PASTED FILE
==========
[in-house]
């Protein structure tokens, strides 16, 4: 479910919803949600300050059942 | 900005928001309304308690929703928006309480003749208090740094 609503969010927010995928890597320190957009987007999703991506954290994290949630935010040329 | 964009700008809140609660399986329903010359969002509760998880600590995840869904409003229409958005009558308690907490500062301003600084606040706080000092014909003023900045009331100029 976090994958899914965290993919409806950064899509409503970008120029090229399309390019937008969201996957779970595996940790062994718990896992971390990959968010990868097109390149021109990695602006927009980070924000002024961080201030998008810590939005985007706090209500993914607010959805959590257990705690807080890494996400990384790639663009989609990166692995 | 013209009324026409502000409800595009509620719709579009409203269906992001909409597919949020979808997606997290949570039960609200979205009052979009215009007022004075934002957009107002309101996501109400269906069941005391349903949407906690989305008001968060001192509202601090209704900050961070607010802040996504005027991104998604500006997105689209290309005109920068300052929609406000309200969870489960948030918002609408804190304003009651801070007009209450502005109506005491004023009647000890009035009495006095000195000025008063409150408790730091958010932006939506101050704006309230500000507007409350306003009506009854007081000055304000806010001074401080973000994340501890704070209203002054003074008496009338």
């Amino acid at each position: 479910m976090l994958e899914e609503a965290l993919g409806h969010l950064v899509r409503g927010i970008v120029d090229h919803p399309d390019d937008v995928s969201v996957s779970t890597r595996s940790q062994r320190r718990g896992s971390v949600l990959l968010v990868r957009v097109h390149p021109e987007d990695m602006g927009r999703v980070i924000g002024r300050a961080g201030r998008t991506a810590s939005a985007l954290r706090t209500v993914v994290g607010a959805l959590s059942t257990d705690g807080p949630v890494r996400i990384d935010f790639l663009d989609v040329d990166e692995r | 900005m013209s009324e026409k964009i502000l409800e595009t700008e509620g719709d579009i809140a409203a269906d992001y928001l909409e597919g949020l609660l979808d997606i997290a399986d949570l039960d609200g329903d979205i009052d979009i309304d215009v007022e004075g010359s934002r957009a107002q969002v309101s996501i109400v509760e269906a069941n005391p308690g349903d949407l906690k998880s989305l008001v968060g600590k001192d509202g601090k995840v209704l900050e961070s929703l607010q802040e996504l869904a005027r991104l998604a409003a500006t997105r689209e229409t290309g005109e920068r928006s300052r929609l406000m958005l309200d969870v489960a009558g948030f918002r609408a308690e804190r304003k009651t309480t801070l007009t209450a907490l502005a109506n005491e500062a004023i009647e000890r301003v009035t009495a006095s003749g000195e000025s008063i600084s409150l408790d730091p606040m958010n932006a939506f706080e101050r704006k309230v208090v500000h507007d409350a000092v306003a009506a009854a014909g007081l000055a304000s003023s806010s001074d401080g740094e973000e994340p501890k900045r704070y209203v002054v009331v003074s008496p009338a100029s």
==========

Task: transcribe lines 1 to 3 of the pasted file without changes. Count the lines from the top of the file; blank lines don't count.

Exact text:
[in-house]
């Protein structure tokens, strides 16, 4: 479910919803949600300050059942 | 900005928001309304308690929703928006309480003749208090740094 609503969010927010995928890597320190957009987007999703991506954290994290949630935010040329 | 964009700008809140609660399986329903010359969002509760998880600590995840869904409003229409958005009558308690907490500062301003600084606040706080000092014909003023900045009331100029 976090994958899914965290993919409806950064899509409503970008120029090229399309390019937008969201996957779970595996940790062994718990896992971390990959968010990868097109390149021109990695602006927009980070924000002024961080201030998008810590939005985007706090209500993914607010959805959590257990705690807080890494996400990384790639663009989609990166692995 | 013209009324026409502000409800595009509620719709579009409203269906992001909409597919949020979808997606997290949570039960609200979205009052979009215009007022004075934002957009107002309101996501109400269906069941005391349903949407906690989305008001968060001192509202601090209704900050961070607010802040996504005027991104998604500006997105689209290309005109920068300052929609406000309200969870489960948030918002609408804190304003009651801070007009209450502005109506005491004023009647000890009035009495006095000195000025008063409150408790730091958010932006939506101050704006309230500000507007409350306003009506009854007081000055304000806010001074401080973000994340501890704070209203002054003074008496009338």
């Amino acid at each position: 479910m976090l994958e899914e609503a965290l993919g409806h969010l950064v899509r409503g927010i970008v120029d090229h919803p399309d390019d937008v995928s969201v996957s779970t890597r595996s940790q062994r320190r718990g896992s971390v949600l990959l968010v990868r957009v097109h390149p021109e987007d990695m602006g927009r999703v980070i924000g002024r300050a961080g201030r998008t991506a810590s939005a985007l954290r706090t209500v993914v994290g607010a959805l959590s059942t257990d705690g807080p949630v890494r996400i990384d935010f790639l663009d989609v040329d990166e692995r | 900005m013209s009324e026409k964009i502000l409800e595009t700008e509620g719709d579009i809140a409203a269906d992001y928001l909409e597919g949020l609660l979808d997606i997290a399986d949570l039960d609200g329903d979205i009052d979009i309304d215009v007022e004075g010359s934002r957009a107002q969002v309101s996501i109400v509760e269906a069941n005391p308690g349903d949407l906690k998880s989305l008001v968060g600590k001192d509202g601090k995840v209704l900050e961070s929703l607010q802040e996504l869904a005027r991104l998604a409003a500006t997105r689209e229409t290309g005109e920068r928006s300052r929609l406000m958005l309200d969870v489960a009558g948030f918002r609408a308690e804190r304003k009651t309480t801070l007009t209450a907490l502005a109506n005491e500062a004023i009647e000890r301003v009035t009495a006095s003749g000195e000025s008063i600084s409150l408790d730091p606040m958010n932006a939506f706080e101050r704006k309230v208090v500000h507007d409350a000092v306003a009506a009854a014909g007081l000055a304000s003023s806010s001074d401080g740094e973000e994340p501890k900045r704070y209203v002054v009331v003074s008496p009338a100029s």